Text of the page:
Are you on the hunt for rare coins, or collectible sports cards? Do you want jewelry, or has the recent boost in video gaming sent you in search of rare, Japanese games before they become known and chased after? Pawn shops are a great place to look, but you need to know how to explain yourself and dig through the right containers. Here are a few pawn shop and storage hunting techniques to keep in mind as you track down memories and treasures.
Browsing Pawn Shop Jewelry
Many treasures make their way through pawn shops, and whether it's a sale to make some extra money in a bind or making room in limited space, a lot of great jewelry comes in and out of the shop.
Always have a specific design in mind. It's fine to look through new (to you) and unique designs, but if you spend all of your time trying to find the most splendid piece of jewelry, you might miss the best example of a specific piece.
Review ways to test for specific metals. If you're looking for a certain gold karat, be sure to review a karat rating guide. This may seem like simple advice to avoid being ripped off, but many fakes can be convincing to the point that if you haven't practiced examining your potential purpose, no one else in the shop will be able to help you.
Checking Old Electronics And Accessories Quality
Nothing lasts forever, and electronics are one of the more expensive examples of temporary glory. Old VCRs, 8-track players, and especially computers have a lot of value if they're working--mostly because they're not expected to work!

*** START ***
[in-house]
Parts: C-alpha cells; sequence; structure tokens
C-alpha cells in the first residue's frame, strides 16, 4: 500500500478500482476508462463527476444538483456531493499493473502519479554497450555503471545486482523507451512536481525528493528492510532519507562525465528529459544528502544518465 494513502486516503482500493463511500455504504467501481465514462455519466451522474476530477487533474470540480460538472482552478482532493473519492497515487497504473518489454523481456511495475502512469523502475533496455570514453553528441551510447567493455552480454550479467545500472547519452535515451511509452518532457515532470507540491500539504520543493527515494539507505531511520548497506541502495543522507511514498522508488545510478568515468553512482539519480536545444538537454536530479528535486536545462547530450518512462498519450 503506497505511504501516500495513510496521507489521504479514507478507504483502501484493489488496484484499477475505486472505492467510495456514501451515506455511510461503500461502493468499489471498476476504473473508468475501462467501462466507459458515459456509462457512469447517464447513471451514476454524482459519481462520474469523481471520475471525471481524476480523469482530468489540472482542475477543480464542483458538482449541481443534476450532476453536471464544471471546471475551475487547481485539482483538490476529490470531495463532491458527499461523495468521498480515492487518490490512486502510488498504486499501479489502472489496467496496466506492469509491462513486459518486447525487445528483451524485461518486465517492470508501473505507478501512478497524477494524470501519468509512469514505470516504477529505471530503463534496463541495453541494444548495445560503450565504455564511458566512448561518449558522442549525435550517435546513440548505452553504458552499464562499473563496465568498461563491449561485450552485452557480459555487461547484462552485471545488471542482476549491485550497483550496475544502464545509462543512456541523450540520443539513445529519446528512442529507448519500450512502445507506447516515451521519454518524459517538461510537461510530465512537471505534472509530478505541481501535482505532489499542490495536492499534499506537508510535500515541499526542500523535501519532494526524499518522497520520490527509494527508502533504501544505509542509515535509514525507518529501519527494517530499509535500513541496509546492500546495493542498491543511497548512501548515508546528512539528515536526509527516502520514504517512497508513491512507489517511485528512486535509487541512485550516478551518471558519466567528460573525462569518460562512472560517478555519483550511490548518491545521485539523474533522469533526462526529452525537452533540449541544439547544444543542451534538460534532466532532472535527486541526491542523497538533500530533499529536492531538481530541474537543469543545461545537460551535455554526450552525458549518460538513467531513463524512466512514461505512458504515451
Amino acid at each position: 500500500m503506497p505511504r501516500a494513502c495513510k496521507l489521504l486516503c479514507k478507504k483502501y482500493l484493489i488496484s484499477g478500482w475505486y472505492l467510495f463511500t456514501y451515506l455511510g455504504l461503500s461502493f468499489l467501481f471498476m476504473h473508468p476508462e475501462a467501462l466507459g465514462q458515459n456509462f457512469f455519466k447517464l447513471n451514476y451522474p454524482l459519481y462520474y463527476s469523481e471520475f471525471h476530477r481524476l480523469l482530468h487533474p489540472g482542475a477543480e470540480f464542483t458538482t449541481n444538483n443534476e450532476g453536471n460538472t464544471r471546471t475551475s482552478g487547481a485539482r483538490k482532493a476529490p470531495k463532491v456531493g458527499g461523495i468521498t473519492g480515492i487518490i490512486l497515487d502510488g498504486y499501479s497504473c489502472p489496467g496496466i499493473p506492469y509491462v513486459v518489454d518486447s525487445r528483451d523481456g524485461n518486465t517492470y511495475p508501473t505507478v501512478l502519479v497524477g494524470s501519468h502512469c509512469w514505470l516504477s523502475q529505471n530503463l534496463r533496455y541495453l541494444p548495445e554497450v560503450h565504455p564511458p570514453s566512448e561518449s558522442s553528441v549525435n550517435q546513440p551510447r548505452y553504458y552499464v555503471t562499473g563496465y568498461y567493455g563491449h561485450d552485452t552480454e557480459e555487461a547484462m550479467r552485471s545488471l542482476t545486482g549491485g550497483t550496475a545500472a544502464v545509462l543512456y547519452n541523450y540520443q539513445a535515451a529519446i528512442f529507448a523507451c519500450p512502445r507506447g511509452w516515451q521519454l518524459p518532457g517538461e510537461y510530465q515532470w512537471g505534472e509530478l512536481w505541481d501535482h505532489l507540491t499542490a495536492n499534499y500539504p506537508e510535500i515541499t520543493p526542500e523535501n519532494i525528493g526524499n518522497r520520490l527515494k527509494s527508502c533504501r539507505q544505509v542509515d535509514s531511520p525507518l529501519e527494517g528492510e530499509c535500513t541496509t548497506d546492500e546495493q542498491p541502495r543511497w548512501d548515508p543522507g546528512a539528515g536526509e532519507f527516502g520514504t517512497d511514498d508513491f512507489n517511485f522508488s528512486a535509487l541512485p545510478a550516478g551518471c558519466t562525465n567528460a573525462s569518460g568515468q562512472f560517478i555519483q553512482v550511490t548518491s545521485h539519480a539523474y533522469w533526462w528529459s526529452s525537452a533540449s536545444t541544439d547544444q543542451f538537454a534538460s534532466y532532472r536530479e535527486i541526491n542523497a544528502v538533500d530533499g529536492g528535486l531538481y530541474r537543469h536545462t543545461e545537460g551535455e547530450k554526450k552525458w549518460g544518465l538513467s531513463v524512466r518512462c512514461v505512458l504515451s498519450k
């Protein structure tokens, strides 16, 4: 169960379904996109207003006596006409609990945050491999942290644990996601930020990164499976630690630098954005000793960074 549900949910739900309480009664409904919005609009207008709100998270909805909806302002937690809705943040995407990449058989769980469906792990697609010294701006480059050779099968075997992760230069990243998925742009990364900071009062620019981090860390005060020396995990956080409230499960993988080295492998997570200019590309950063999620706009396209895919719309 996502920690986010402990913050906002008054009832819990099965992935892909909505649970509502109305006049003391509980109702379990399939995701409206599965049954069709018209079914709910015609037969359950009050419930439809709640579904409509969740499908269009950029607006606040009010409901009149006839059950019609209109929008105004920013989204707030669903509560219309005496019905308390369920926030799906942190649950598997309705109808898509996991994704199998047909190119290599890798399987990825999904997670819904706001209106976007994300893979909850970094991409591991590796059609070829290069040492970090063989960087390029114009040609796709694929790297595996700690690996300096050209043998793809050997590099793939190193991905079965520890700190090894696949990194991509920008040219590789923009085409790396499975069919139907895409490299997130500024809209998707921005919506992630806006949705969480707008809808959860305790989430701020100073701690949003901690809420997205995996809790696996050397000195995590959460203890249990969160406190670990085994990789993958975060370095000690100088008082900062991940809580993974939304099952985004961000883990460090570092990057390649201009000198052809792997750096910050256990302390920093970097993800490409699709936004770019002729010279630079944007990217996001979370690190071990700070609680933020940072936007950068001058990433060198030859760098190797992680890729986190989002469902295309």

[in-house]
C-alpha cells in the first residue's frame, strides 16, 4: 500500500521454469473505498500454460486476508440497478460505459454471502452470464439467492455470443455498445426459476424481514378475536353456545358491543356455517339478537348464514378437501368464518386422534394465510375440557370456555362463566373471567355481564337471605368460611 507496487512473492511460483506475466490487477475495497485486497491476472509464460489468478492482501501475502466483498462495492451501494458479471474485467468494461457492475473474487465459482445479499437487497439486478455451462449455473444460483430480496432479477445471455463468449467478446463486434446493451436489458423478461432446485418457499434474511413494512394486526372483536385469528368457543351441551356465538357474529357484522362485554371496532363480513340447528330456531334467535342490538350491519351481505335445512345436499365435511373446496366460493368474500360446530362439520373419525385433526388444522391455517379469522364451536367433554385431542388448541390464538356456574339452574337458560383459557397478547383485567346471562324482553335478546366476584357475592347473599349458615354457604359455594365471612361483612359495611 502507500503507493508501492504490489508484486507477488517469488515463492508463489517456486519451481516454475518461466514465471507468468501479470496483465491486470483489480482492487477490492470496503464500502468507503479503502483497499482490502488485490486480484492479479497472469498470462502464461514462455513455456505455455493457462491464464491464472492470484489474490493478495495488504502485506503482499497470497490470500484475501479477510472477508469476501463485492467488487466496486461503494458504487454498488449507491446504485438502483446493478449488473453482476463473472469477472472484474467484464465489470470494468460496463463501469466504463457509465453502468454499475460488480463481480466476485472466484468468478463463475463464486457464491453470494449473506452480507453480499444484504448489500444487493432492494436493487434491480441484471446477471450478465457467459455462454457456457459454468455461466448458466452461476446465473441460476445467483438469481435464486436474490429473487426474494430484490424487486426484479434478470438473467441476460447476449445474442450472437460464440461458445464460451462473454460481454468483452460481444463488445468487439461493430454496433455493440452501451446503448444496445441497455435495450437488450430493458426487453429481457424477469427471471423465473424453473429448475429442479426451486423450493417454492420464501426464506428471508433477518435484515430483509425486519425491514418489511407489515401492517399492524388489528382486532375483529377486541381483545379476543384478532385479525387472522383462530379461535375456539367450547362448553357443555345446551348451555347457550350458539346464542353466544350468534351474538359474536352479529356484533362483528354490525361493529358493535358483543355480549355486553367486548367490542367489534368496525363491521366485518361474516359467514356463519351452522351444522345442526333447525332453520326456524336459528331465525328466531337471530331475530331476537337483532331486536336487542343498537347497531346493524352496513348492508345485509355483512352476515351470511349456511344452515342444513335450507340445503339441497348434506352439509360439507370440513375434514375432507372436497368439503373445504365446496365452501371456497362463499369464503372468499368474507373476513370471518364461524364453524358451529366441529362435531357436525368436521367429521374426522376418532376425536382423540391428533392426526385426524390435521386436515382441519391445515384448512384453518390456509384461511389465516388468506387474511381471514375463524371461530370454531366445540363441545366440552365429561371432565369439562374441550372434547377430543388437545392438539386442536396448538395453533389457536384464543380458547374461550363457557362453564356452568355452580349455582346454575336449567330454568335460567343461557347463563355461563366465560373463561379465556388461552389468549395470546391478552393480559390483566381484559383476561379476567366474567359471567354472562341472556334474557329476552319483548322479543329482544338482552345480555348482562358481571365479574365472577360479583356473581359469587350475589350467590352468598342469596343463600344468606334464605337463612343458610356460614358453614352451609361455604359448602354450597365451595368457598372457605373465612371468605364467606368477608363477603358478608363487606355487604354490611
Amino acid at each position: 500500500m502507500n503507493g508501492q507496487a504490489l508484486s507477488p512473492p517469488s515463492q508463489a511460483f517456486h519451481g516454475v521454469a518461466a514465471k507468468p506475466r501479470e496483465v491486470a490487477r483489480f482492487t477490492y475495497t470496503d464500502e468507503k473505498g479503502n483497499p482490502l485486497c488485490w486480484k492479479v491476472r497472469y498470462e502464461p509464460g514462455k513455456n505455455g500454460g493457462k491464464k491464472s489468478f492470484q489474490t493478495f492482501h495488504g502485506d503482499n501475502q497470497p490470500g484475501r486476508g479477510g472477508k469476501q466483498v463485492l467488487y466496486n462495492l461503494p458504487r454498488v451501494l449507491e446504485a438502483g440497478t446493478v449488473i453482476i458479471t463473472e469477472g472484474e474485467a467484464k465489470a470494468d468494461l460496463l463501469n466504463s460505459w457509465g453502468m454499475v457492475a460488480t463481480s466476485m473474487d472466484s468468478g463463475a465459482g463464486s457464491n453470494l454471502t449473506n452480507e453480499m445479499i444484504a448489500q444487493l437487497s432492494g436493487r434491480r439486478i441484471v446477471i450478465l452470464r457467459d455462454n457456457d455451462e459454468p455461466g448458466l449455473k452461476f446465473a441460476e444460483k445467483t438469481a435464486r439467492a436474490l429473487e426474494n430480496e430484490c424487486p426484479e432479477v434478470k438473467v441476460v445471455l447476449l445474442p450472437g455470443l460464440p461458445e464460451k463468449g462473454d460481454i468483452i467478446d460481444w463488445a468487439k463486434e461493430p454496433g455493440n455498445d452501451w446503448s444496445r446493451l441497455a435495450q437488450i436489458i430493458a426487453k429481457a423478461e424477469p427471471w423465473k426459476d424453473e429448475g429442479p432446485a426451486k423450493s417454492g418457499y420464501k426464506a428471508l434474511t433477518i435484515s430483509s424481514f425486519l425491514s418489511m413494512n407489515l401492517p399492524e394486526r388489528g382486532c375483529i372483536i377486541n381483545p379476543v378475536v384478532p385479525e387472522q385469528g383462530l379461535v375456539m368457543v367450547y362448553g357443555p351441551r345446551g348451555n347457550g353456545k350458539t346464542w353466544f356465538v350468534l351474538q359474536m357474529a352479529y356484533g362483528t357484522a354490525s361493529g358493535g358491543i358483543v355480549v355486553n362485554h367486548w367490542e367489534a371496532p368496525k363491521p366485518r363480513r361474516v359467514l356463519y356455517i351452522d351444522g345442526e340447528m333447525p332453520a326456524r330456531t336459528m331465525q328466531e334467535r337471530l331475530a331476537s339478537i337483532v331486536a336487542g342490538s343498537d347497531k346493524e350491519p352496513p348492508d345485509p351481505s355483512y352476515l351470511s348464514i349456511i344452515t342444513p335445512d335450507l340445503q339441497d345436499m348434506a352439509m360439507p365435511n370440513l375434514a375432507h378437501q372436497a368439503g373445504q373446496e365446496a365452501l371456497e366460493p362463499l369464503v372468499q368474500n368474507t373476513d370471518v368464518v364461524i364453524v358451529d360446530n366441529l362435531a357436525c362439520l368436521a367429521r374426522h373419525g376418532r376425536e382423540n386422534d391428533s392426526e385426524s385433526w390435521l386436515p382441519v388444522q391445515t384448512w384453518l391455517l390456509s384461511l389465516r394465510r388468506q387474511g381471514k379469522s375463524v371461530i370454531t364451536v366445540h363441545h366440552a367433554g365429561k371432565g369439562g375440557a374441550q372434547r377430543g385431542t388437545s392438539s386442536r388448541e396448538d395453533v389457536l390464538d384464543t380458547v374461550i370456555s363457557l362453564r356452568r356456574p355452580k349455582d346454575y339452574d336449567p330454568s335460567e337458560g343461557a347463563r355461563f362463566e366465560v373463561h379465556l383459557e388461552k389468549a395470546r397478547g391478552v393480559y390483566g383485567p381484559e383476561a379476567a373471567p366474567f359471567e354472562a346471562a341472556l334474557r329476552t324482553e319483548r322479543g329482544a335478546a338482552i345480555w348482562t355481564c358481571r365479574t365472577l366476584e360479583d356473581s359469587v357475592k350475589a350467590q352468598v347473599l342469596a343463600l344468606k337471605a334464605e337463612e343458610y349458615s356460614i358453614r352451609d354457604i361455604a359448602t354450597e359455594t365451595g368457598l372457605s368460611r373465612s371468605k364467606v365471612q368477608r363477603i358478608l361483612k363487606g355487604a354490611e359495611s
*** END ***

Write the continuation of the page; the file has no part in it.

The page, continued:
Unlike old cars that go through restorations to be as close to the original style as possible, electronics haven't quite hit the level of restoration stardom. People will continue to hold out for computers that have their original screens and hard drives, and video game consoles will need to work without too many replacement cards or covers.
The value is significantly lower in electronics if there are newer internal components. With cars, the body alone is highly valuable. For computers, stereos, and video game consoles, the outside is still just a shell to an extent. Many hobbyists purchase new control boards such as the Raspberry Pi to run under the case, and if you can't open the case to see, you may end up with a restored novelty that will only be valuable if the casing suddenly jumps in price.
Review dismantling videos for the electronics you're looking for, and ask if you can check for authenticity by opening up the system. If the shop owner says no, it's a gamble for you.
Contact a pawn shop representative, like one at Maine Pawn Shop, to discuss different items on your list.